- Regional retailer SpartanNash has partnered with digital solutions provider Unata to launch a click-and-collect program, according to a company release.
- SpartanNash launched its click-and-collect program, called Fast Lane, at a Family Fare Supermarket location in Grandville, Michigan in July. The company has since launched the service in 10 more locations and plans to expand to up to 50 stores by year’s end.
- "Our click-and-collect program takes our company's digital customer experience to a whole new level," EVP of merchandising and marketing Larry Pierce said. "The entire Fast Lane experience is tailored to fit the needs of our on-the-go store guests while providing quality products at an affordable price."
It’s expected that 20% of all grocery sales, representing around $100 billion, will come from online shoppers by 2025, according to data from the Food Marketing Institute and Nielsen. Unata’s 2017 Grocery eCommerce Forecast predicts that 31% of U.S. consumers are expected to order groceries online this year, a 19% increase from last year. The study also found that 80% of shoppers who purchased groceries online last year plan to do so again this year. However, 23% of consumers who ordered online last year said that their current grocer does not offer e-commerce services.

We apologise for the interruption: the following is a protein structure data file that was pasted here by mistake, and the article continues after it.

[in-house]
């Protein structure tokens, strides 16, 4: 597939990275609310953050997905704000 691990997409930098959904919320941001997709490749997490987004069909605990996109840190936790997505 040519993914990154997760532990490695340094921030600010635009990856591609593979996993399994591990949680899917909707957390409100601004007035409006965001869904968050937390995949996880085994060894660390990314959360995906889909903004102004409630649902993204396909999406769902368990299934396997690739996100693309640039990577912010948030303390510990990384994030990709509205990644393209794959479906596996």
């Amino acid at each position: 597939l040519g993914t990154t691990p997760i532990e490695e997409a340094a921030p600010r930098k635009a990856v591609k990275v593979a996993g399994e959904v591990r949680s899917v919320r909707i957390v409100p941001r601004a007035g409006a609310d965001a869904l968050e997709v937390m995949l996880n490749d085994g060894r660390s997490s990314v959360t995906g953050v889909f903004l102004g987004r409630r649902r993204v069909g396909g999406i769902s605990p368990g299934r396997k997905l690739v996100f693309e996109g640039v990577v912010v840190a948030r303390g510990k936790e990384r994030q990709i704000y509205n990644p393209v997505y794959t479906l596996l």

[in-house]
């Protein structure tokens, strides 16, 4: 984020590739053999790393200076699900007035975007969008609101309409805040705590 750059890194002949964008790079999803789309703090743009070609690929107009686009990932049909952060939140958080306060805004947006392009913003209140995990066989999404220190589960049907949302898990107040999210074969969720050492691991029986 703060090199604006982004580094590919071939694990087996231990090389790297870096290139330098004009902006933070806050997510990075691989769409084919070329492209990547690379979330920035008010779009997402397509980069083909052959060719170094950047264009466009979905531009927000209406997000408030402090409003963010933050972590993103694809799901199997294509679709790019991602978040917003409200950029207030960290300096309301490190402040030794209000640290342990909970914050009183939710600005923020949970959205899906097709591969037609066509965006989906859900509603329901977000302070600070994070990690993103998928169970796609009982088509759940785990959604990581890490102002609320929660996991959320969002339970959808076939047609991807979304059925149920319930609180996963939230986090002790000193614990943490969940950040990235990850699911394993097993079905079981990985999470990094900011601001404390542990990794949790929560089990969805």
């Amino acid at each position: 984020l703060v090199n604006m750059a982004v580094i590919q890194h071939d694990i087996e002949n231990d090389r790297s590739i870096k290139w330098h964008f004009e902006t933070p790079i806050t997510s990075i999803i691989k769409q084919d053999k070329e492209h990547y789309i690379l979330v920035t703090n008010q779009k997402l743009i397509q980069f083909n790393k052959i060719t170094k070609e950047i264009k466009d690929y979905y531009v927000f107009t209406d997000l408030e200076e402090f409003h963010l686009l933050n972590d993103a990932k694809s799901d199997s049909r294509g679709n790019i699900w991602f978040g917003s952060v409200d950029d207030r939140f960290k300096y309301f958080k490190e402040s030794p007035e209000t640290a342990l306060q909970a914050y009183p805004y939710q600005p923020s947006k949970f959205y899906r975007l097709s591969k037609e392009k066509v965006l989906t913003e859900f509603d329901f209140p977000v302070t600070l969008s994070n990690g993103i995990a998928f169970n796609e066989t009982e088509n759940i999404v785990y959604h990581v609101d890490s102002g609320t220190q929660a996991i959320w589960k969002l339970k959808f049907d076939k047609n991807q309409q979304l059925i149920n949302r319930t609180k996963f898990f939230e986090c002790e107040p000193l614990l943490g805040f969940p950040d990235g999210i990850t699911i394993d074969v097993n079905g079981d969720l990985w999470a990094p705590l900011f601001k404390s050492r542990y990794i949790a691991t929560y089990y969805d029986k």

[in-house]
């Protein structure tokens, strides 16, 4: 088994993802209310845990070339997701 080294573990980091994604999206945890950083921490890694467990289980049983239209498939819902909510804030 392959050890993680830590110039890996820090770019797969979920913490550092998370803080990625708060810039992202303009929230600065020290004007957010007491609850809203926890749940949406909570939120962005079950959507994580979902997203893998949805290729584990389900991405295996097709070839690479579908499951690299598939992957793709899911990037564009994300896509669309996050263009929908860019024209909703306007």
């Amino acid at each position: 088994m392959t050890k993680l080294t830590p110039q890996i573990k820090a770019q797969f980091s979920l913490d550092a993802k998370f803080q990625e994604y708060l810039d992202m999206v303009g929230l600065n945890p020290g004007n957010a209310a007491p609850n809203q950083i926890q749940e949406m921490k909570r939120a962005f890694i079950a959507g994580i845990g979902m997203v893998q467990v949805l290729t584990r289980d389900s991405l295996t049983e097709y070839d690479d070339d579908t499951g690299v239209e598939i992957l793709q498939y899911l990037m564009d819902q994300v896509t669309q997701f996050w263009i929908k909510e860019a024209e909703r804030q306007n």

This explains why many grocers in recent months have scrambled to develop online grocery capabilities, both through home delivery and click and collect. And it's the reason some of the biggest retailers — Walmart and Kroger among them – are heavily investing to ramp up their own click-and-collect models. Walmart’s e-commerce sales grew 73% year-over-year in Q2 2017, with online grocery as the key driver. Amazon, meanwhile, has big plans to disrupt retail grocery now that it owns 460 Whole Foods locations to use as physical store pickup points.
Unata, which has mostly focused on behind-the-scenes infrastructure for the grocery industry, is unique among third-party e-commerce providers in offering a dedicated click-and-collect platform. As described on its website, Unata powers digital grocery experiences by offering a “white-label platform for large retail grocery chains that provides a complete and unified digital customer experience, interweaving e-commerce, e-circular, and digital loyalty.” Unata also counts regional operators Lowes Foods, Longo’s, Lunds & Byerly’s and Raley’s among its grocery partners.
Using a third-party provider like Unata to support its e-commerce rollout instead of investing in a grounds-up approach makes a lot of sense for a regional grocer like SpartanNash. It allows the retailer to focus on its core grocery business while outsourcing the more technical aspects to a digital solutions expert. While some may be a bit surprised that SpartanNash chose Unata’s platform over a more well-known third-party app like Instacart, going the click-and-collect path makes a lot of sense. Industry experts generally agree that click-and-collect (vs. home delivery) is the more economically sound online grocery format right now, particularly as companies work through the inefficiencies of last-mile delivery.